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About the Author

Tim Berners-Lee, inventor of the Web, is currently the director of the World Wide Web Consortium, the coordinating body for Web development, and he occupies the 3Com Founders chair at the MIT Laboratory for Computer Science. Recipient of numerous awards, he received the distinguished MacArthur show more Fellowship in 1998. He lives in Cambridge, MA. show less
Image credit: Credit: Jim Grisanzio, 1999


Works by Tim Berners-Lee

Associated Works

The New Media Reader (2003) — Contributor — 300 copies
Future Media (2011) — Contributor — 14 copies


Common Knowledge



PDFBE | Most of the Web's content today is designed for humans to read, not for computer programs to manipulate meaningfully. Computers can adeptly parse Web pages for layout and routine processing—here a header, there a link to another page—but in general, computers have no reliable way to process the semantics: this is the home page of the Hartman and Strauss Physio Clinic, this link goes to Dr. Hartman's curriculum vitae | The Semantic Web will bring structure to the meaningful content of Web pages, creating an environment where software agents roaming from page to page can readily carry out sophisticated tasks for users. Such an agent coming to the clinic's Web page will know not just that the page has keywords such as "treatment, medicine, physical, therapy" (as might be encoded today) but also that Dr. Hartman works at this clinic on Mondays, Wednesdays and Fridays and that the script takes adate range in yyyy-mm-dd format and returns appointment times. And it will "know" all this without needing artificial intelligence on the scale of 2001's Hal or Star Wars's C-3PO. Instead these semantics were encoded into the Web page when the clinic's office manager (who never took Comp Sci 101) massaged it into shape using off-the-shelf software for writing Semantic Web pages along with resources listed on the Physical Therapy Association's site | The Semantic Web will enable machines to COMPREHEND semantic documents and data, not human speech and writings. | https://www.sop.inria.fr/acacia/cours/essi2006/ScientificAmerican_FeatureArticle...

1. Introduction
2. Expressing Meaning
3. Knowledge Representation
-- http://www.sciam.com/article.cfm?articleid=00039D88-2C09-1CBF-B4A8809EC588EEDF
4. Ontologies
5. Agents
6. Evolution of Knowledge
-- http://www.sciam.com/article.cfm?articleid=0005DE0B-2C93-1CBF-B4A8809EC588EEDF
7. Further Information

Weaving the Web: The Original Design and
Ultimate Destiny of the World Wide Web by Its
Tim Berners-Lee, with Mark Fischetti. Harper San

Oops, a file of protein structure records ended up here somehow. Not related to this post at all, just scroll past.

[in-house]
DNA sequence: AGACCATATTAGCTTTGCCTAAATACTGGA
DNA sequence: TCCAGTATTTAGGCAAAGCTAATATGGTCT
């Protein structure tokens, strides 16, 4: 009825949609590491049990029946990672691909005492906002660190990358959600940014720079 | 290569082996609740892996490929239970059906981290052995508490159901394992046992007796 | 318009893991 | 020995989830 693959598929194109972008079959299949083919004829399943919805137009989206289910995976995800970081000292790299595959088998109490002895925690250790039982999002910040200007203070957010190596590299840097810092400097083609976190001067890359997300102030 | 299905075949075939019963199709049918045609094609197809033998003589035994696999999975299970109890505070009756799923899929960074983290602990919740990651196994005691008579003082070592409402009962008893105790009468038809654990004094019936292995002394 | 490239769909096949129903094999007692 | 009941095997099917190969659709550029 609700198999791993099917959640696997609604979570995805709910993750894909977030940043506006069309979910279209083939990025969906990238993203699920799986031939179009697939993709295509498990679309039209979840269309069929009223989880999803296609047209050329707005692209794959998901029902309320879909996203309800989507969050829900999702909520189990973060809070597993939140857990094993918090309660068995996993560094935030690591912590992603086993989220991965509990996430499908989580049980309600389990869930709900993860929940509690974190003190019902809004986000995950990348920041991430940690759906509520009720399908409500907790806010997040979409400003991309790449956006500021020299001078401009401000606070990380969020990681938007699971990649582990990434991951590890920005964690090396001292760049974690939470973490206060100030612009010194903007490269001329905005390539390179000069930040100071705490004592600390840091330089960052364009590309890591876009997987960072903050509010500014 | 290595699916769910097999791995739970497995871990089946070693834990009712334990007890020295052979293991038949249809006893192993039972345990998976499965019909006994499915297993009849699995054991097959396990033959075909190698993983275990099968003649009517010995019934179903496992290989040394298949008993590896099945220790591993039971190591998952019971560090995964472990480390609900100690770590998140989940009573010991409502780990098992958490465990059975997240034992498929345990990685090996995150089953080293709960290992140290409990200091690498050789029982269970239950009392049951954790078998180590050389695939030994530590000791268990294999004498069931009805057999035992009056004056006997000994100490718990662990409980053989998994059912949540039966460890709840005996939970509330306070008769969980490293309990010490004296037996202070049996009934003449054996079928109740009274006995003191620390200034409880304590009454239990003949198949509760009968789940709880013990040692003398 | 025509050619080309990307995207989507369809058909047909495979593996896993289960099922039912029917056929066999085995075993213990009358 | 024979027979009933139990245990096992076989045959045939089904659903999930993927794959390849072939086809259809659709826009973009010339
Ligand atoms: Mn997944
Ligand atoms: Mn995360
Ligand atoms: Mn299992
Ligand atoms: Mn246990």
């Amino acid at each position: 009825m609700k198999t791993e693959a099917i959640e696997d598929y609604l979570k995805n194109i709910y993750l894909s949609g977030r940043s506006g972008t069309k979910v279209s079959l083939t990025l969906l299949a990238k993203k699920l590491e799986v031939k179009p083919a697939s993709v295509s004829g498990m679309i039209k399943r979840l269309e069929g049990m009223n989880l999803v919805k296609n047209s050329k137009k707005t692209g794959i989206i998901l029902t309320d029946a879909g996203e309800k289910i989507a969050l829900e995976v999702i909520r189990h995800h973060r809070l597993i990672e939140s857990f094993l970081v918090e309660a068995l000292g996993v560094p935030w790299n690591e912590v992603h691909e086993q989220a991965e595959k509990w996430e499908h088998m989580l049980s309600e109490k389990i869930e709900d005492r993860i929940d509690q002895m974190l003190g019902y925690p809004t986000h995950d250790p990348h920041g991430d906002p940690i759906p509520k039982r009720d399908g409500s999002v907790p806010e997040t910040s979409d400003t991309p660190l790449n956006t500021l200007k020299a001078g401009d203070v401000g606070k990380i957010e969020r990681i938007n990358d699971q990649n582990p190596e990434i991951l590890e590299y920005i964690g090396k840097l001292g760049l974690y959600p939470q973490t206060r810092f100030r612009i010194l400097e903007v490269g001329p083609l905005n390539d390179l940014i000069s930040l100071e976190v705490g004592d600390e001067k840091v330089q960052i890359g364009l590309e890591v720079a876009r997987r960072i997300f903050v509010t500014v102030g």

Francisco, 1999.

An enhanced version of this article is on the
Scientific American Web site, with additional
material and links. World Wide Web Consortium (W3C): www.w3.org/
W3C Semantic Web Activity: www.w3.org/2001/sw/

An introduction to ontologies:
Simple HTML Ontology Extensions

Frequently Asked Questions (SHOE FAQ):
DARPA Agent Markup Language (DAML) home
page: www.daml.org/

8. (Attached Article) Hypermedia and the Semantic Web: A Research Agenda by Jacco van Ossenbruggen, Lynda Hardman and Lloyd Rutledge https://jodi-ojs-tdl.tdl.org/jodi/article/view/jodi-61

Until recently, the Semantic Web was little more than a name for the next-generation Web infrastructure as envisioned by its inventor, Tim Berners-Lee. With the introduction of XML and RDF, and new developments such as RDF Schema and DAML OIL, the Semantic Web is rapidly taking shape. This paper gives an overview of the state-of-the-art in Semantic Web technology, the key relationships with traditional hypermedia research, and a comprehensive reference list to various sets of literature (hypertext, Web and Semantic Web). A research agenda describes the open research issues in the development of the Semantic Web from the perspective of hypermedia research.

1 Introduction
2 Current Semantic Web Infrastructure RDF and RDF Schema DAML OIL Applications: PICS, P3P, Dublin Core
3 Relation with Hypermedia Research
4 Open Research Questions Links versus Relationships Open Hypermedia and the Semantic Web Time-based hypermedia and the Semantic Web
CSCW and the Semantic Web
5. Conclusions & Acknowledgements
6. References

SA - https://www.librarything.com/work/13996188/book/254691083 | https://www.librarything.com/work/31937414/book/261045602 | https://www.librarything.com/work/31942109/book/261127563 | https://www.librarything.com/work/31946140/book/261212165 | https://www.librarything.com/work/31950742/book/261263975
BT - Coding
NT - Agents
UF - To link data by using agents that automatically do the leg-work (AI).
SN - This is the historical article that laid out what the Semantic Web would look like. There is an additional article attached to this article that is exclusive to the first. (This entry does not reference a hierarchical list)
… (more)
5653735991n | Apr 3, 2024 |
Berners-Lee writes a very fun and informative treatise on his experiences towards creating the Web as we utilize it today. The first nine chapters detail his background and history, up to his move to the United States. A lot of the material describing the internal workings of the CERN environment were absolutely compelling material. The rest of the book follows his work within the W3C, along with his long-range vision of the Web. While the book holds a time-frame of 1999/2000 - much of his observations still hold true today in 2013.… (more)
TommyElf | 11 other reviews | Mar 14, 2015 |
His Masters Voice.
mdstarr | 11 other reviews | Sep 11, 2011 |
lauratest | Nov 28, 2008 |

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